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Creeping Around the Science Center During the
"Creature Feature" Virtual Tour
On Halloween, the California Science Center was thrilled to host our Member families live on Zoom for a spooktacular “Creature Feature” virtual tour of our Ecosystems galleries. Ecosystems houses many of the 290 different species of animals found at the Science Center. The tour was guided by Curator of Life Sciences, Dr. Chuck Kopczak (dressed as a pirate) and Director of Husbandry, Misha Body (wearing a lion costume), with guest appearances by some of our animal care staff and divers.
Members saw a variety of creatures and critters throughout the tour and observed some spooky animal behaviors. One of these creatures was the giant sea bass in our Kelp Forest tank, which definitely lives up to its name. According to Dr. Chuck, giant sea bass are the largest fish commonly found in kelp forests in Southern California. They live to be about 75 years old and can weigh up to 650 pounds!
Other creature sightings included a leopard shark, which has its mouth on the underside of its snout, helping it to feed on prey in muddy bottoms. These bottom feeders help keep our tank clean by consuming dead or weak fish. Dr. Chuck noted that although sharks are fearsome animals, the vast majority of them pose no danger to human beings.
Members spotted a variety of intriguing critters who make up the complex food web in the kelp forest ecosystem. Misha highlighted the predatory sarcastic fringehead, a favorite among our guests, and detritivore Kellet’s whelks, which use a proboscis, a long tube that extends out from their shell, to feed on dead or dying animals.
One of the more fascinating creatures that inspired many astute questions among our younger Members on the virtual tour was the red octopus. This intelligent animal lacks a spine and shell and has special cells all over its body called chromatophores, allowing it to change the color and texture of its skin to hide from predators—making it a master of disguise according to Misha.
In our Touch Tank, Members were treated to sightings of various sea stars differing in texture and color. Dr. Chuck highlighted bat stars which come in a variety of colors and specialize in eating dead animals. They have small tube-like feet to help them move around and webbing between their short triangular arms. Interestingly, their mouths are located on their underside and they can expand their stomach out through their mouth when they find food.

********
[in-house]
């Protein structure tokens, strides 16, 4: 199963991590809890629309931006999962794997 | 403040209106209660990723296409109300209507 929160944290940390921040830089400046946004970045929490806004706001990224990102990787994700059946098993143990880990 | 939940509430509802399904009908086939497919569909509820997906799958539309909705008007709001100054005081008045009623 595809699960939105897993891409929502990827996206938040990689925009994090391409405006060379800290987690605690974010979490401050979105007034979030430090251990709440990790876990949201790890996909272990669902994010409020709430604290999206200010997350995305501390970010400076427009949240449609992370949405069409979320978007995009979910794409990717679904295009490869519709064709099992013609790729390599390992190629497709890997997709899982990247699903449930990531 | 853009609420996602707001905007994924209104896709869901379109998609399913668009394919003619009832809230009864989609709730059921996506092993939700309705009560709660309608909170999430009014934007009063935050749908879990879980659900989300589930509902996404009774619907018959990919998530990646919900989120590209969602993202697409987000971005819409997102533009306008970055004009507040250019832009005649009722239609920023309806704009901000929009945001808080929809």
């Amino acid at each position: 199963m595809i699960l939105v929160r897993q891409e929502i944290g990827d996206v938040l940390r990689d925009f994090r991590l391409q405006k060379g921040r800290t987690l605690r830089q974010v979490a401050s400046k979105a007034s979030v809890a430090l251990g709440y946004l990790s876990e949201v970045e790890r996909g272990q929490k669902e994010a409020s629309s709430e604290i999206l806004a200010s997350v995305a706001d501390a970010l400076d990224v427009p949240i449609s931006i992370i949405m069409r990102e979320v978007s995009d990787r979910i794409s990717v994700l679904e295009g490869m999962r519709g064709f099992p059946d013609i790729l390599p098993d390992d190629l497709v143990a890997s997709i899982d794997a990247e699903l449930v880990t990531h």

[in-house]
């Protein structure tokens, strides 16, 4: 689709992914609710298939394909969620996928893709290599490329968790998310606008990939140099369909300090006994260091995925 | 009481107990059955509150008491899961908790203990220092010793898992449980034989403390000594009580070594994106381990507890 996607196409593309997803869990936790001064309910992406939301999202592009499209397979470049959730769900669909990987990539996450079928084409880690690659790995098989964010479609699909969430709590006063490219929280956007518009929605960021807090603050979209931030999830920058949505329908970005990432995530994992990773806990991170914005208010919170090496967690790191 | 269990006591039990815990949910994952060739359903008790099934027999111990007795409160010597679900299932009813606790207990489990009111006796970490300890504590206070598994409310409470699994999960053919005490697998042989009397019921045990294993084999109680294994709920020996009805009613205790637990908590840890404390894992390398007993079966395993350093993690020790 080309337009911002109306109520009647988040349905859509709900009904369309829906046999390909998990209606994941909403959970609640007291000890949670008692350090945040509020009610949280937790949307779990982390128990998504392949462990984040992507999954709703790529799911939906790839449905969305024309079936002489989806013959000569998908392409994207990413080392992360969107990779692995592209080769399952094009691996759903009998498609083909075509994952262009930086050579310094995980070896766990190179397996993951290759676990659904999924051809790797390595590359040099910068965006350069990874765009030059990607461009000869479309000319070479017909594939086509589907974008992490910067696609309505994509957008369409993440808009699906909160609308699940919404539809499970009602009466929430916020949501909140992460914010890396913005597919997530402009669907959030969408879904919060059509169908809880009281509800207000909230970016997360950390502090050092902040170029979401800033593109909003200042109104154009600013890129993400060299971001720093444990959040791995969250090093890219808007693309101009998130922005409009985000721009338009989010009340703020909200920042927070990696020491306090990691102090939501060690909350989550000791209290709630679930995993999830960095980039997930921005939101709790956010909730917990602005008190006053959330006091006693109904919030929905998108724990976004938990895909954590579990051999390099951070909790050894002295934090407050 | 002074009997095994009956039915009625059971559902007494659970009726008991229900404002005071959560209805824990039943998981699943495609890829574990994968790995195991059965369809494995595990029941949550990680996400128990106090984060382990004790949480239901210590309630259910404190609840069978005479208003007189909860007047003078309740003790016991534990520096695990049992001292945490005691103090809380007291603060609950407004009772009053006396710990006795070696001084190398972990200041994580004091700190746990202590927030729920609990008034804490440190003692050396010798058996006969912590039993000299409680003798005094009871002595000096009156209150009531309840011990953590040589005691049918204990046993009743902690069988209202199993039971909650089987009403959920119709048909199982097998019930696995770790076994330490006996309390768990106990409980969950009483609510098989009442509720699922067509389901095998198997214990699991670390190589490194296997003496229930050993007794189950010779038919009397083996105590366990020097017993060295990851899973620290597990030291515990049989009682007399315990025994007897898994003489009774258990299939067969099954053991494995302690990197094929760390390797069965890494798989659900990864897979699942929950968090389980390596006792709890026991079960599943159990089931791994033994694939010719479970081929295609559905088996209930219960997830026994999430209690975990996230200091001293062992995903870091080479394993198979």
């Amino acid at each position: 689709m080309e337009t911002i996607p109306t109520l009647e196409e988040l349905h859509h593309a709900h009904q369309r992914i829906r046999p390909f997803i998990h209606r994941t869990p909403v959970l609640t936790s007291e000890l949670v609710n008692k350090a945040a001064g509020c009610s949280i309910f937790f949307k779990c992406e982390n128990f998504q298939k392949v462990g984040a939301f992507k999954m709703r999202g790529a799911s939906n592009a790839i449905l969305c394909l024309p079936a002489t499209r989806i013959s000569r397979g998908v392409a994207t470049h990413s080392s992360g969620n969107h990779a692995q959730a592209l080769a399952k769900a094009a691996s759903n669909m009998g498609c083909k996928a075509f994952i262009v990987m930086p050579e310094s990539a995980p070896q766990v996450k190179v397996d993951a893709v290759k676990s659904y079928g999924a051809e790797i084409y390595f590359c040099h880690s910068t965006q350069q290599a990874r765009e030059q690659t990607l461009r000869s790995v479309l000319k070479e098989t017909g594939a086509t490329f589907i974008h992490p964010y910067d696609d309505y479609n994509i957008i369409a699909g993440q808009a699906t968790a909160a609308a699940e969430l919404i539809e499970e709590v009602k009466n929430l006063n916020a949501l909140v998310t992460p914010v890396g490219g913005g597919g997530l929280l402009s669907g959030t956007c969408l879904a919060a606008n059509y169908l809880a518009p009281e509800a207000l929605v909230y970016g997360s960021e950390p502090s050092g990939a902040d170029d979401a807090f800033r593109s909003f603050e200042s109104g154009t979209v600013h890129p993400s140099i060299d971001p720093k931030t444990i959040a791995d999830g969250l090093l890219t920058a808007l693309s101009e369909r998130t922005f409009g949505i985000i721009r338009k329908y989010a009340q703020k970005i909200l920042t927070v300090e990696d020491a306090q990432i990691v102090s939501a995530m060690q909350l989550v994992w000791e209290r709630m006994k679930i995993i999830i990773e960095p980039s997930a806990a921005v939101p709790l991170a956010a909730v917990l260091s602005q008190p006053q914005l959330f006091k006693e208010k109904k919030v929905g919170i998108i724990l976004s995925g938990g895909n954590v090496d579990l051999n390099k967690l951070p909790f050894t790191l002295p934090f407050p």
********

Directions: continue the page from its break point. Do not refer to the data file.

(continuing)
To help keep the animals healthy in our Ecosystems galleries, we use special equipment such as pumps and filters to keep the Kelp Forest tank clean. Our divers have various methods to feed fish, including using unique markings on fish to identify them for special diets and target feeding in small groups. Although kelp grows in our tank, divers also collect kelp from the ocean every three weeks to transplant it into the tank. This kelp helps feed and provides shelter for many of our animals as well.
The interest and engagement in the virtual tour from our Member families was a real Halloween treat, and we received many comments telling us how much they enjoyed the program.
"I certainly learned a great deal and enjoyed every minute." — Science Center Member
"I really liked the octopuses and starfish, they were very interesting and I liked the sharks and eels, they were cool." — Young Science Center Member
"It was great. I'm a single adult and realize that this was more of a family, even children's event but it was still very interesting and engaging." — Science Center Member
Thank you again to everyone who participated in the “Creature Feature” virtual tour. We look forward to seeing more of our Members, friends and supporters at future opportunities to experience the California Science Center’s mission of science learning for everyone, even while our doors are closed.
Download more issues of The Nucleus
October 23, 2020 issue featuring Ecosystems Virtually Open for Creature Feature Program on Halloween
October 9, 2020 issue featuring How the California Science Center is Preparing to Reopen Safely When Permitted
September 23, 2020 issue featuring How Science Can Build A Better Future — Interview with Ann Druyan
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